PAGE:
The main plaza meets all the main requirements for a scenic Spanish old town, complete with colorful houses, casual bars, and a stunning cathedral. It follows that this is also an obligatory spot for a café con leche, and savoring a moment of people watching and enjoying the view. The quiet atmosphere and early afternoon sunlight made this catedral one of my favorites.
Even if, like me, you're not thrilled by the idea of seeing another church in Spain, this one is worth a moment of appreciation as you pass through. In addition to its pretty spot in the square, it occupies a unique moment of history. The city of Cuenca was reconquered from the moros in 1177 by Alfonso XIII, and the church, inspired by his wife, was ordained to a make a clear contrast to the former mezquita. Although churches of that time period were typically Roman in style, the Norman influences in Alfonso's court led to the cathedral's construction in the Gothic style, making it the first of its kind in Castilla la Mancha.
|perfect for strolling|
To see Cuenca as you would on a postcard you must follow the winding streets upwards to the highest part of the city. The central road is most direct, but there is a small path bordering the town that is lovely and hints at the castle that used to stand there. I made it just in time for sunset, and I wasn't the only one. There are a few bars at the very top, and I got the impression that even if you were lucky enough to enjoy Cuenca every day, this was the spot to be.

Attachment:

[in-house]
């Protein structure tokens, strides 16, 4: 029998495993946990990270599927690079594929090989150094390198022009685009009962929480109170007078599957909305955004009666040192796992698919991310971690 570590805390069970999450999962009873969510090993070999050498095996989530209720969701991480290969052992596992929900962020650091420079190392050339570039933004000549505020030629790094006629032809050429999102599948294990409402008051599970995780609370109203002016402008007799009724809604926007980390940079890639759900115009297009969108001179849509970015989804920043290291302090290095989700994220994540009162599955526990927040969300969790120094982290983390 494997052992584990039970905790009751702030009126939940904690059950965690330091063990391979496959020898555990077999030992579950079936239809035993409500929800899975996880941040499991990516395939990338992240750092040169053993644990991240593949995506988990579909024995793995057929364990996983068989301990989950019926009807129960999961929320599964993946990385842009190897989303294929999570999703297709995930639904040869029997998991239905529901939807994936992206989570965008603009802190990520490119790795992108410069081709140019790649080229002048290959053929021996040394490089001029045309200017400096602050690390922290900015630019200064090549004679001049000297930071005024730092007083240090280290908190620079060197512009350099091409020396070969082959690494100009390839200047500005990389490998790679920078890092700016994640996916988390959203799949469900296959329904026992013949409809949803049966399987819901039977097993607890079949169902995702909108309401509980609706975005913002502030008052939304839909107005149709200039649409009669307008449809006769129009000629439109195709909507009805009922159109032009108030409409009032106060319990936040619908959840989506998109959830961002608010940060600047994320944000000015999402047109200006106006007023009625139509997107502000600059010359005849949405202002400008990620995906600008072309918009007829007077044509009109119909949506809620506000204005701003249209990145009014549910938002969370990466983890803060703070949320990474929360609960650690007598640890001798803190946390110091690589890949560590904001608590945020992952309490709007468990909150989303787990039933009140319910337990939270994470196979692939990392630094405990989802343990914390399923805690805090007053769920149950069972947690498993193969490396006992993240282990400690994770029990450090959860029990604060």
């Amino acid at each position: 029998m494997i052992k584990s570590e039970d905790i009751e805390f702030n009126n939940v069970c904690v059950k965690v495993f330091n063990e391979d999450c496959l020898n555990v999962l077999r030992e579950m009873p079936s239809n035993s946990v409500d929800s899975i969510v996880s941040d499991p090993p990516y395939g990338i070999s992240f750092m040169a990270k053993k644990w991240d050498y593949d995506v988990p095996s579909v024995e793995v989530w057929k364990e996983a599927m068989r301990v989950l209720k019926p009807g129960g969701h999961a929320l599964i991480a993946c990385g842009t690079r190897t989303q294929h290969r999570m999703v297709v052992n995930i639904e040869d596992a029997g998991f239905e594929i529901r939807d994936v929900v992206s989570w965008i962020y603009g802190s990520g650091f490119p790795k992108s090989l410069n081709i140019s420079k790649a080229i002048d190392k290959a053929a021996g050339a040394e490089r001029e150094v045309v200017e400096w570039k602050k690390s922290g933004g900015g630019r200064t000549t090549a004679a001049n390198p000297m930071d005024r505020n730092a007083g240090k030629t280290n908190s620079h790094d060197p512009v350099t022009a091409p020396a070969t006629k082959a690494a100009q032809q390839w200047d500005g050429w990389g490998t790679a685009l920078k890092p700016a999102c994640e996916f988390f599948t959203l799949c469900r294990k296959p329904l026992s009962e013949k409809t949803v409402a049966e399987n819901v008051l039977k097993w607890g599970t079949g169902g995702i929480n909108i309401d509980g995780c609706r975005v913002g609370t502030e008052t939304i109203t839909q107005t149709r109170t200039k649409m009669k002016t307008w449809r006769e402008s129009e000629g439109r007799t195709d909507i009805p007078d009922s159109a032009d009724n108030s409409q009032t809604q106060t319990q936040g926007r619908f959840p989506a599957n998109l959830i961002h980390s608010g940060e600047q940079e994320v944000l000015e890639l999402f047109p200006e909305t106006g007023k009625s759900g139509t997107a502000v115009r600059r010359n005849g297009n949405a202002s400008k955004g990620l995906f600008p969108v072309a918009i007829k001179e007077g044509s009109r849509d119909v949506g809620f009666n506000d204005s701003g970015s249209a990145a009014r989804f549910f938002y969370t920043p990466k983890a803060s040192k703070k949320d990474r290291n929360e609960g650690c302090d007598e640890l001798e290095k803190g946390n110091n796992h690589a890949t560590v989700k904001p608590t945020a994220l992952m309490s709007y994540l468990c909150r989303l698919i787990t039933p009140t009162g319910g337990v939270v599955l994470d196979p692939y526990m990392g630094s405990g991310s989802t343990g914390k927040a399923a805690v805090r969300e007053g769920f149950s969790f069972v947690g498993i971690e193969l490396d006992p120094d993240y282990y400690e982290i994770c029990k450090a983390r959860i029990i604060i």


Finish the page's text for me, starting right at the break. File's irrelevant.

|this one's for mom|
If it seems like I have forgotten the most iconic part of Cuenca, it's only because I am saving the best for last.
Today there are three remaining casas colgadas: The mermaid house, la casa de la sirena, which is now a restaurant, and the king's houses, las casas del rey, which now house the Spanish Abstract Art Museum. If you are only going to visit one museum in Spain... well, the Prado and the Reina Sofia and the Thyssen and a lot of other art museums in Spain are spectacular, but I highly recommend this one. I visit the Prado every time I pass through Madrid, but this museum just might be my favorite.
The architecture of the house and the incredible scenery out the windows give the ancient building a mysterious air; the perfect atmosphere for discovering new places, and new art: Always enticing you to wonder what's around the corner.
|museo de arte abstracto español|
But in addition to being exceptional, the museum has another, more personal, claim on my affections.
Spain is beautiful. Many people already know this, but I moved here with absolutely no expectations. I'd spent my Spanish-learning days dreaming of the Pampas and Che Guevarra, and simply thought that Spain would be a "good opportunity." But the diversity and physical beauty from one region to another took me by surprise and made a deep impression, and I have constantly found myself tinkering with photography and dreaming of art projects that might somehow express my experience in poetic testament.
Eusebio Sempere must have seen it too, because his paintings did just that.
|peeping on eusebio sempere|
The discovery was a real "aha!" moment for me, and I must not be alone! As I made my way back down to the bus station after the sun set I stopped to peek through an old keyhole, and what did I see? A painting by Eusebio Sempere!
The short of this long ramble is that I loved Cuenca. I saw it in one day, but now I must go back! To repeat marveling at the work of Eusebio Sempere, drinking coffee by the cathedral, and getting lost in the pretty streets, and to do all the things I have now added to my wish list, like walking every hike in the region, eating at the casa sirena, visiting the ciudad encantada, and picking up a cuenco!
|cuenco is spanish for "bowl"|